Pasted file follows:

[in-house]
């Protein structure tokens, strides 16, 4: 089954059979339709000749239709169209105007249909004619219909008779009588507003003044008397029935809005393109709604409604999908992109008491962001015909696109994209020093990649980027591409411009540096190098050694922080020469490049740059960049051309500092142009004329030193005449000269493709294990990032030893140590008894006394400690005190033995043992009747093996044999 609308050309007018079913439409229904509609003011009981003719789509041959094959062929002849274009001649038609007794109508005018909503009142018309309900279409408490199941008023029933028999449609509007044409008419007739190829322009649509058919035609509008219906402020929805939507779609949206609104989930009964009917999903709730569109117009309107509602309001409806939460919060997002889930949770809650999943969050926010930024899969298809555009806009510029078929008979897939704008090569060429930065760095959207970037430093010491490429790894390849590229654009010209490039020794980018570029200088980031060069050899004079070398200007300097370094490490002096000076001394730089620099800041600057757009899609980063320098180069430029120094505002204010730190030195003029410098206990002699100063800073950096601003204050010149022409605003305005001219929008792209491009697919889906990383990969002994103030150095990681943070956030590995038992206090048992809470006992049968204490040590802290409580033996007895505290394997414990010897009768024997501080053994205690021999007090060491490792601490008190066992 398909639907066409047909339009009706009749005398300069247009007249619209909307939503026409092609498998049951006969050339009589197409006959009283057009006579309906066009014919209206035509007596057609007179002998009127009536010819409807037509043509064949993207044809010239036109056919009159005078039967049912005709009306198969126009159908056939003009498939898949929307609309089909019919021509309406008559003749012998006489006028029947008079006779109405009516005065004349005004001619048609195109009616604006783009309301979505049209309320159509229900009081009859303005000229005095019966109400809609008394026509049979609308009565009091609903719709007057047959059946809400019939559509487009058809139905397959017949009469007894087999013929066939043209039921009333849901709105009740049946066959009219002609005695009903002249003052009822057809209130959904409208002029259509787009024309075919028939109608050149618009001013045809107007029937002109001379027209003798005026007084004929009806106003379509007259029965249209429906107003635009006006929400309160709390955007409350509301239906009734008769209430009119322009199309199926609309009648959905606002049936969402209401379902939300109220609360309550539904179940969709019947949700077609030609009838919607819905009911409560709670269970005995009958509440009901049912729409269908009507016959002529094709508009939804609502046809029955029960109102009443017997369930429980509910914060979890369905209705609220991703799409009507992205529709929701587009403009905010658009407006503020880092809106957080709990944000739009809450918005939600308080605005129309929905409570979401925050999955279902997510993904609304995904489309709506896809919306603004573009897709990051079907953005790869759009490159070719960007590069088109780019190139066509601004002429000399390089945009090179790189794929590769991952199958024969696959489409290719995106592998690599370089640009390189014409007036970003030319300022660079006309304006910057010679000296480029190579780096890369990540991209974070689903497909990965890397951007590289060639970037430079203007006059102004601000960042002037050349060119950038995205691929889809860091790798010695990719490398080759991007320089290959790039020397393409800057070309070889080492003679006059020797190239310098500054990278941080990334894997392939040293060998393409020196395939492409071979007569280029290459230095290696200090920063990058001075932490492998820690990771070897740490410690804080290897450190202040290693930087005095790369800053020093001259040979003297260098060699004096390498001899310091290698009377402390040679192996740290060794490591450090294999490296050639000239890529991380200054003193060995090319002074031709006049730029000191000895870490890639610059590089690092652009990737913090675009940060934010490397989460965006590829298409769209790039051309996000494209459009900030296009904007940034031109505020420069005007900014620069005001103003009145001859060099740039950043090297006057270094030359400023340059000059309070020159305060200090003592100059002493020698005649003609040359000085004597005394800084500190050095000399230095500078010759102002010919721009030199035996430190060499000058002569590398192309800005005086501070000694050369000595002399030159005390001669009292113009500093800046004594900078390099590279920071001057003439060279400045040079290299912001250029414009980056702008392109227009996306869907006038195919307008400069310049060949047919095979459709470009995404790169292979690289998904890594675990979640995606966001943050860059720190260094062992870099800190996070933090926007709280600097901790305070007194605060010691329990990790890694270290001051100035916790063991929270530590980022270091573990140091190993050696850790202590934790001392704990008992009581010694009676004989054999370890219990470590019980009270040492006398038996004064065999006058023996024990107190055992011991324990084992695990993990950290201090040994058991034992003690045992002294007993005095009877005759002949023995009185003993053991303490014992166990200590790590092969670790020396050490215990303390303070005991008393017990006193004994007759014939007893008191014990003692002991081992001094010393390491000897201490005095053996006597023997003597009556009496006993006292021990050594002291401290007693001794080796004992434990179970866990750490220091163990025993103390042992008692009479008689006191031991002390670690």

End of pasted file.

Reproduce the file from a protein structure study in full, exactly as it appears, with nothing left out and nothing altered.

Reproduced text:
[in-house]
């Protein structure tokens, strides 16, 4: 089954059979339709000749239709169209105007249909004619219909008779009588507003003044008397029935809005393109709604409604999908992109008491962001015909696109994209020093990649980027591409411009540096190098050694922080020469490049740059960049051309500092142009004329030193005449000269493709294990990032030893140590008894006394400690005190033995043992009747093996044999 609308050309007018079913439409229904509609003011009981003719789509041959094959062929002849274009001649038609007794109508005018909503009142018309309900279409408490199941008023029933028999449609509007044409008419007739190829322009649509058919035609509008219906402020929805939507779609949206609104989930009964009917999903709730569109117009309107509602309001409806939460919060997002889930949770809650999943969050926010930024899969298809555009806009510029078929008979897939704008090569060429930065760095959207970037430093010491490429790894390849590229654009010209490039020794980018570029200088980031060069050899004079070398200007300097370094490490002096000076001394730089620099800041600057757009899609980063320098180069430029120094505002204010730190030195003029410098206990002699100063800073950096601003204050010149022409605003305005001219929008792209491009697919889906990383990969002994103030150095990681943070956030590995038992206090048992809470006992049968204490040590802290409580033996007895505290394997414990010897009768024997501080053994205690021999007090060491490792601490008190066992 398909639907066409047909339009009706009749005398300069247009007249619209909307939503026409092609498998049951006969050339009589197409006959009283057009006579309906066009014919209206035509007596057609007179002998009127009536010819409807037509043509064949993207044809010239036109056919009159005078039967049912005709009306198969126009159908056939003009498939898949929307609309089909019919021509309406008559003749012998006489006028029947008079006779109405009516005065004349005004001619048609195109009616604006783009309301979505049209309320159509229900009081009859303005000229005095019966109400809609008394026509049979609308009565009091609903719709007057047959059946809400019939559509487009058809139905397959017949009469007894087999013929066939043209039921009333849901709105009740049946066959009219002609005695009903002249003052009822057809209130959904409208002029259509787009024309075919028939109608050149618009001013045809107007029937002109001379027209003798005026007084004929009806106003379509007259029965249209429906107003635009006006929400309160709390955007409350509301239906009734008769209430009119322009199309199926609309009648959905606002049936969402209401379902939300109220609360309550539904179940969709019947949700077609030609009838919607819905009911409560709670269970005995009958509440009901049912729409269908009507016959002529094709508009939804609502046809029955029960109102009443017997369930429980509910914060979890369905209705609220991703799409009507992205529709929701587009403009905010658009407006503020880092809106957080709990944000739009809450918005939600308080605005129309929905409570979401925050999955279902997510993904609304995904489309709506896809919306603004573009897709990051079907953005790869759009490159070719960007590069088109780019190139066509601004002429000399390089945009090179790189794929590769991952199958024969696959489409290719995106592998690599370089640009390189014409007036970003030319300022660079006309304006910057010679000296480029190579780096890369990540991209974070689903497909990965890397951007590289060639970037430079203007006059102004601000960042002037050349060119950038995205691929889809860091790798010695990719490398080759991007320089290959790039020397393409800057070309070889080492003679006059020797190239310098500054990278941080990334894997392939040293060998393409020196395939492409071979007569280029290459230095290696200090920063990058001075932490492998820690990771070897740490410690804080290897450190202040290693930087005095790369800053020093001259040979003297260098060699004096390498001899310091290698009377402390040679192996740290060794490591450090294999490296050639000239890529991380200054003193060995090319002074031709006049730029000191000895870490890639610059590089690092652009990737913090675009940060934010490397989460965006590829298409769209790039051309996000494209459009900030296009904007940034031109505020420069005007900014620069005001103003009145001859060099740039950043090297006057270094030359400023340059000059309070020159305060200090003592100059002493020698005649003609040359000085004597005394800084500190050095000399230095500078010759102002010919721009030199035996430190060499000058002569590398192309800005005086501070000694050369000595002399030159005390001669009292113009500093800046004594900078390099590279920071001057003439060279400045040079290299912001250029414009980056702008392109227009996306869907006038195919307008400069310049060949047919095979459709470009995404790169292979690289998904890594675990979640995606966001943050860059720190260094062992870099800190996070933090926007709280600097901790305070007194605060010691329990990790890694270290001051100035916790063991929270530590980022270091573990140091190993050696850790202590934790001392704990008992009581010694009676004989054999370890219990470590019980009270040492006398038996004064065999006058023996024990107190055992011991324990084992695990993990950290201090040994058991034992003690045992002294007993005095009877005759002949023995009185003993053991303490014992166990200590790590092969670790020396050490215990303390303070005991008393017990006193004994007759014939007893008191014990003692002991081992001094010393390491000897201490005095053996006597023997003597009556009496006993006292021990050594002291401290007693001794080796004992434990179970866990750490220091163990025993103390042992008692009479008689006191031991002390670690």